The Palms in Hallandale, just north of Miami, otherwise known as the Million Dollar Palms, was a major stop on the Chitlin Circuit, a nationwide string of venues where it was safe for African-Americans to perform and experience live music during segregation.
it was not unusual to spot Etta James, James Brown, Sam Cooke or the Drifters relaxing on Foster Road in Hallandale, across the street from the iconic Palms Nightclub, one of South Florida’s hottest clubs in the 1950s and 1960s, putting Hallandale Beach on the map.
The Palms’ owner, Ernie Busker, booked American R&B acts from the Bahamas, which brought Caribbean music to South Florida for the first time.
In 1903, when schools opened in Dania and Hallandale, the first school for Black students, in what would one day become Broward County, was built in Deerfield. The Reverend B. F. James was the school’s first teacher. James was principal of the two-room Hallandale Community School from 1920 to 1927. In the 1950s, it became the B.F. James Elementary School, then later the B.F. James Adult Education Center. BF James Park sits on the site of the city's first black school.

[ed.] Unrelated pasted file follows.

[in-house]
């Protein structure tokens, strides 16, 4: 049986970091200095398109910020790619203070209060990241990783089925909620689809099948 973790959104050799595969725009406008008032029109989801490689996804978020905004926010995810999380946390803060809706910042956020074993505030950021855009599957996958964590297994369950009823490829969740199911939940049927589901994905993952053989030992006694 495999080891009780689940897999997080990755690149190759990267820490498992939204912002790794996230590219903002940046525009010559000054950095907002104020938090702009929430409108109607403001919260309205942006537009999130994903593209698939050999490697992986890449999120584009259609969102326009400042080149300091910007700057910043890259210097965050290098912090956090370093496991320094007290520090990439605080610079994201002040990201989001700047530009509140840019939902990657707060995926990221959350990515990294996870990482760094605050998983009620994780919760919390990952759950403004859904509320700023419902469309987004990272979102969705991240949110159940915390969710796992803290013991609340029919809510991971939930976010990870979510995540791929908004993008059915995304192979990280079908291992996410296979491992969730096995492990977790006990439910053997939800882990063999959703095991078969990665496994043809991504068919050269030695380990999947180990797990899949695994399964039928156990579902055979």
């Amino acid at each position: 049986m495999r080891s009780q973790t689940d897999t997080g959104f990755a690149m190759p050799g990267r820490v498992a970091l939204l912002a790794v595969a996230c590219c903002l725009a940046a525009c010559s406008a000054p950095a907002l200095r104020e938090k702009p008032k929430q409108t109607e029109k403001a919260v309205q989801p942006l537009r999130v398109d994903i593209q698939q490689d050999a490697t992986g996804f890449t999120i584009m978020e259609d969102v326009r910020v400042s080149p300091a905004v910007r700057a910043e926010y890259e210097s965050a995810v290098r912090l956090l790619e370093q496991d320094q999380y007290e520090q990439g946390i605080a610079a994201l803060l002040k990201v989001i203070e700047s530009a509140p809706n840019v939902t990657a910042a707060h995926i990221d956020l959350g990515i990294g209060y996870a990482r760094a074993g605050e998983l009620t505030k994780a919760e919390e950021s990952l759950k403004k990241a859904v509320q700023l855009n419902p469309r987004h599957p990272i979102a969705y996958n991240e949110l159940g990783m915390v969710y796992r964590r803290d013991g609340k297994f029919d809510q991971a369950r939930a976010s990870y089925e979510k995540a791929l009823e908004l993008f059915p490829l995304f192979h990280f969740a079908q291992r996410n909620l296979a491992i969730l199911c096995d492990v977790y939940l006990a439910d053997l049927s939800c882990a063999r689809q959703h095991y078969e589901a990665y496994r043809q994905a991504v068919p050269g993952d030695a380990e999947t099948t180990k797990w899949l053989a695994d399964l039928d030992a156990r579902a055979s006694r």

There's so much history in our wonderful City! Take a look back in the Northwest Quadrant of the City of Hallandale Beach through the eyes of residents who grew up in the neighborhood. Learn about the community from those who grew up in the community. Originally published October, 2015. Facebook Social Network
Oreste Blake (O.B.) Johnson was a visionary in the Northwest Quadrant whose vision and dedication impacted residents throughout the City and Broward County.
A former teacher, Mr. Johnson volunteered as a recreation leader in the City. He quickly realized the children in the Northwest section of the City had no safe place to play. Mr. Johnson approached City leaders and convinced them to dedicate land at Pembroke Road between NW 8th Avenue and NW 7th Avenue for a park, Dixie Park. The park included a swimming pool and became a gathering point for African Americans in South Florida. His love of children and recreation lead to his being hired as Recreation Director for Northwest Quadrant activities. His work there prompted the City to build the original Dixie Park and he became the cornerstone to building the City’s recreation program in Hallandale